In chapter three, Principe discusses how the intellectual world of the sixteenth century divided the universe into the sublunar world and the superlunar world. The superlunar world, for example, was anything beyond the earth and moon. Here Principe discusses the historical background to early modern astronomical models, beginning from Plato (427-347 BC), Claudius Ptolemy (c. 90-168 AD), to Nicholas Copernicus (1473-1543), Tycho Brahe (1546-1601), Johannes Kepler (1571-1630), Galileo Galilei (1564-1642), and Isaac Newton (1643-1727). Principe peppers this discussion with short comments on the ubiquity of astrology and notions of divine harmonies among early modern natural philosophers. He also rightly argues that the “Galileo affair” resulted from a “tangle of intellectual, political, and personal issues so intricate that historians are still unraveling them. It was not simple matter of ‘science versus religion.'” He concludes by reminding readers that “Newton believed in the prisca sapientia, an idea popular among many Renaissance humanists of an ‘original wisdom’ divinely revealed aeons ago and corrupted over time.” Newton, moreover, believed “that gravitational attraction resulted from the direct and continuous action of God in the world.” He saw the “task of natural philosophy as the restoration of the knowledge of the complete system of the cosmos, including God as the creator and as the ever-present Agent.”

The sublunar world is the focus of chapter four, and Principe recounts how “early moderns re-examined the Earth, the elements, and the processes of change and motion, and formulated a range of systems for making sense of things.” Here he provides brief but apropos comments on William Gilbert (1544-1603), Nicholas Steno (1638-86), and Athanasius Kircher (1601-80). His pithy remark that the scientific revolution was the golden age of alchemy is well-attested in the historical record.

In chapter five Principe addresses “The microcosm and the living world,” that is, the early modern cataloging of living creatures as a result of “voyages of exploration but also to the invention of the microscope, which revealed unimagined worlds of complexity in ordinary objects and new worlds of life.” Here too Principe reveals the importance of astrology and alchemy in early modern medicine and anatomy. In studying the flora and fauna of plants and animals, early modern “natural historians” blended “naturalistic and descriptive details about various species with a mass of literary, etymological, biblical, moral, mythological, and metaphorical meanings that had accumulated around each animal or plant since antiquity.”

In his concluding chapter on “Building a world of science,” Principe concentrates on how the new scientific knowledge was used to control and change the world, giving “human beings greater power over it.” The sixteenth and seventeenth centuries “witnessed a special turn towards applying scientific study and knowledge to address contemporaneous problems and needs.” The “world of artifice constructed by technology” began in Renaissance Italy, transforming landscape and cityscape, but also altering, with the introduction of gunpowder and bronze cannons, warfare forever. The quest for property and the desire to “order the world” led to developments in cartography and navigation. In this sense, science, technology, and statecraft were inextricably linked.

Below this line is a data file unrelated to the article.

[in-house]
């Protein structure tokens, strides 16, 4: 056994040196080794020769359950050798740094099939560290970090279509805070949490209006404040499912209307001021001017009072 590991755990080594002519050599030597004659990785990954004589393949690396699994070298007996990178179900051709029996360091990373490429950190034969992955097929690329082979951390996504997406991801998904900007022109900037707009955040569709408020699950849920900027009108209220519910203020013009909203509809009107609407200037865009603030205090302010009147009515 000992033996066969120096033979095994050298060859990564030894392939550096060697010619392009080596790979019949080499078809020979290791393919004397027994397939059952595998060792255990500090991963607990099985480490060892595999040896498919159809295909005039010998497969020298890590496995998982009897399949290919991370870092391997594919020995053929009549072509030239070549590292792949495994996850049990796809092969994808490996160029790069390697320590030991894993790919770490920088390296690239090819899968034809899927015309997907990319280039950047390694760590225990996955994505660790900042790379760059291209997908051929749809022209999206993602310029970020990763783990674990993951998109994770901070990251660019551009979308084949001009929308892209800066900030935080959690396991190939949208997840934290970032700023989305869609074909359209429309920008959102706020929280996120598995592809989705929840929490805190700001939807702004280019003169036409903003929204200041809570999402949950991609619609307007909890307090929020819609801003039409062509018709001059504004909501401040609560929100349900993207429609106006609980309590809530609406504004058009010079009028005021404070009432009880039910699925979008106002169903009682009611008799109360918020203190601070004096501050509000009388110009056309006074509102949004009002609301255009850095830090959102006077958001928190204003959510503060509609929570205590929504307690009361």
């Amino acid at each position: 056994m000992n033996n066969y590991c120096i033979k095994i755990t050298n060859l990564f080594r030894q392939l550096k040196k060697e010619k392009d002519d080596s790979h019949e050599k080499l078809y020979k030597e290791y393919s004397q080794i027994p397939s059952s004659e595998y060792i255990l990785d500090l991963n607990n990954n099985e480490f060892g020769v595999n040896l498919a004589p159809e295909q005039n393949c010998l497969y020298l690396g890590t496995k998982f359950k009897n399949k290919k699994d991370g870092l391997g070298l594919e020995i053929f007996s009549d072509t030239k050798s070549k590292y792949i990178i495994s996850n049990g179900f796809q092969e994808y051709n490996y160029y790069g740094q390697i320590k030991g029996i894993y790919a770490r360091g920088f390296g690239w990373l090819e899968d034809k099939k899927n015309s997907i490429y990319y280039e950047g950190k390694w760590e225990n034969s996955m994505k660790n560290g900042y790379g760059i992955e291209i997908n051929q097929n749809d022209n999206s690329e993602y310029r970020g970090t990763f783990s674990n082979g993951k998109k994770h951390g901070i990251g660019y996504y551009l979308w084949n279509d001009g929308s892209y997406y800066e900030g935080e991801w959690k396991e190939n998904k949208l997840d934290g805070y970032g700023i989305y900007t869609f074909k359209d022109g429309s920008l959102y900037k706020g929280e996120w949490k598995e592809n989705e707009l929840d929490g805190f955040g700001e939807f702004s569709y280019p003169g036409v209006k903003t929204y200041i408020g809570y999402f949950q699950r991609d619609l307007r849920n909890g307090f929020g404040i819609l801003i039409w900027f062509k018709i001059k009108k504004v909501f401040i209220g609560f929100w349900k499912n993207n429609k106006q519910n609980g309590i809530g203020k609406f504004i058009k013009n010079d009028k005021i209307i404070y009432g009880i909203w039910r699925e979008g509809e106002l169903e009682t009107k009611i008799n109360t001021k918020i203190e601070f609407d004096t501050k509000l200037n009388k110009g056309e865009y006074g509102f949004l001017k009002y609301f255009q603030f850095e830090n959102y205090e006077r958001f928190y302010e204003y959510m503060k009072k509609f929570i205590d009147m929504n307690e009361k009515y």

According to Principe, the “linkage of scientific discovery to practical application” is most associated with Sir Francis Bacon (1561-1626). But what historians of a previous generation most negated is now made clear: “Bacon saw the goal of such operative knowledge as to regain the power of human dominion over nature bestowed by God in Genesis, but lost with Adam’s Fall.” This was Bacon’s motivation: the restoration of both nature and religion. The Christian community of Bensalem in Bacon’s The New Atlantis (1626), for instance, was the home of Solomon’s House, “a state-sponsored institution for the study of nature devoted to ‘the knowledge of causes and the secret motions of things; and the enlarging of the bounds of Human Empire, to the effecting of all things possible.” Many after Bacon attempted at building scientific societies modeled after Solomon’s House.  The Royal Society of London for the Improvement of Natural Knowledge (1662), writes Principe, “can be seen as an attempt to realize Solomon’s House.” Other scientific groups and societies grow beyond the confines of the academy. In the end, however, “amid our enviable store of natural knowledge, the wise, the peaceable, and the orderly Bensalem continues to elude us, even if it has never ceased to inspire.”

In an Epilogue, Principe almost laments the dramatic change in contemporary scientific research. “The constant awareness of history, of being part of a long and cumulative tradition of inquirers into nature, has been largely lost…The vision of a tightly interconnected cosmos has been fractured by the abandonment of questions of meaning and purpose, by narrowed perspectives and aims, and by a preference for a literalism ill-equipped to comprehend the analogy and metaphor fundamental to early modern thought…The result is a scientific domain disconnected from the broader vistas of human culture and existence. It impossible not to think ourselves the poorer for the loss of the comprehensive early modern vision, even while we are bound to acknowledge that modern scientific and technological development has enriched us with an astonishing level of material and intellectual wealth.” Enriched? Perhaps a better word here is “distracted.” Solomon’s House is indeed a distant dream.